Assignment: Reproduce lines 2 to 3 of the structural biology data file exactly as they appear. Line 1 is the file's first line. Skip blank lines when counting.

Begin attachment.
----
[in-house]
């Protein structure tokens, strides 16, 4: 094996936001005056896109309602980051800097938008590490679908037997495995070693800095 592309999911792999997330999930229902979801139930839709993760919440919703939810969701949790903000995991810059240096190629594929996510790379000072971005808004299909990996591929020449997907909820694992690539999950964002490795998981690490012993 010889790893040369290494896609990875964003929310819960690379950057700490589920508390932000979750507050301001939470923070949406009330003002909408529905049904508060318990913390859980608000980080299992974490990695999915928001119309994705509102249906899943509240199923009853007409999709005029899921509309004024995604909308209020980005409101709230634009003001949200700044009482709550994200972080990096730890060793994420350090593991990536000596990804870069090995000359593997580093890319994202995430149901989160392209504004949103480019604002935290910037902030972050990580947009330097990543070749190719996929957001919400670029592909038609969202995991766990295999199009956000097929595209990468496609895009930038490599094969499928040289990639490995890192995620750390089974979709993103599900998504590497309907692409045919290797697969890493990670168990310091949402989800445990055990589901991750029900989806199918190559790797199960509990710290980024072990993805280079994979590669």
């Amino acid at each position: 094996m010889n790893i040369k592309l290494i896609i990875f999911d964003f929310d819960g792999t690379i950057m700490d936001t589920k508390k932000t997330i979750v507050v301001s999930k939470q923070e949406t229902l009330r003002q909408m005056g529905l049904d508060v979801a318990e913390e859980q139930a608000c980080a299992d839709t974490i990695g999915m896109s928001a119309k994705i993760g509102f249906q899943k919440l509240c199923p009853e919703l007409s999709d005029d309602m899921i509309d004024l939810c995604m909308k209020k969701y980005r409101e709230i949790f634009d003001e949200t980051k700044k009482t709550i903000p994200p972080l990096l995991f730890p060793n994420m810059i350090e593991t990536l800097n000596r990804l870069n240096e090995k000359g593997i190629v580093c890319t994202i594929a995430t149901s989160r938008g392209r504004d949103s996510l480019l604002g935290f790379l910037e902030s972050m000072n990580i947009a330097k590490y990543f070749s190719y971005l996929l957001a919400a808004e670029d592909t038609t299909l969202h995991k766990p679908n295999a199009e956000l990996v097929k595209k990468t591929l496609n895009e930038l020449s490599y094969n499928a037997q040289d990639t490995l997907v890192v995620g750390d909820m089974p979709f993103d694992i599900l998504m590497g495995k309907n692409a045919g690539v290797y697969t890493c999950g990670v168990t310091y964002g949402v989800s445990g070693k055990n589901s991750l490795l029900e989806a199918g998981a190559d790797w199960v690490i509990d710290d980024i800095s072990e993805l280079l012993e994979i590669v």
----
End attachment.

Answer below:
């Protein structure tokens, strides 16, 4: 094996936001005056896109309602980051800097938008590490679908037997495995070693800095 592309999911792999997330999930229902979801139930839709993760919440919703939810969701949790903000995991810059240096190629594929996510790379000072971005808004299909990996591929020449997907909820694992690539999950964002490795998981690490012993 010889790893040369290494896609990875964003929310819960690379950057700490589920508390932000979750507050301001939470923070949406009330003002909408529905049904508060318990913390859980608000980080299992974490990695999915928001119309994705509102249906899943509240199923009853007409999709005029899921509309004024995604909308209020980005409101709230634009003001949200700044009482709550994200972080990096730890060793994420350090593991990536000596990804870069090995000359593997580093890319994202995430149901989160392209504004949103480019604002935290910037902030972050990580947009330097990543070749190719996929957001919400670029592909038609969202995991766990295999199009956000097929595209990468496609895009930038490599094969499928040289990639490995890192995620750390089974979709993103599900998504590497309907692409045919290797697969890493990670168990310091949402989800445990055990589901991750029900989806199918190559790797199960509990710290980024072990993805280079994979590669």
């Amino acid at each position: 094996m010889n790893i040369k592309l290494i896609i990875f999911d964003f929310d819960g792999t690379i950057m700490d936001t589920k508390k932000t997330i979750v507050v301001s999930k939470q923070e949406t229902l009330r003002q909408m005056g529905l049904d508060v979801a318990e913390e859980q139930a608000c980080a299992d839709t974490i990695g999915m896109s928001a119309k994705i993760g509102f249906q899943k919440l509240c199923p009853e919703l007409s999709d005029d309602m899921i509309d004024l939810c995604m909308k209020k969701y980005r409101e709230i949790f634009d003001e949200t980051k700044k009482t709550i903000p994200p972080l990096l995991f730890p060793n994420m810059i350090e593991t990536l800097n000596r990804l870069n240096e090995k000359g593997i190629v580093c890319t994202i594929a995430t149901s989160r938008g392209r504004d949103s996510l480019l604002g935290f790379l910037e902030s972050m000072n990580i947009a330097k590490y990543f070749s190719y971005l996929l957001a919400a808004e670029d592909t038609t299909l969202h995991k766990p679908n295999a199009e956000l990996v097929k595209k990468t591929l496609n895009e930038l020449s490599y094969n499928a037997q040289d990639t490995l997907v890192v995620g750390d909820m089974p979709f993103d694992i599900l998504m590497g495995k309907n692409a045919g690539v290797y697969t890493c999950g990670v168990t310091y964002g949402v989800s445990g070693k055990n589901s991750l490795l029900e989806a199918g998981a190559d790797w199960v690490i509990d710290d980024i800095s072990e993805l280079l012993e994979i590669v």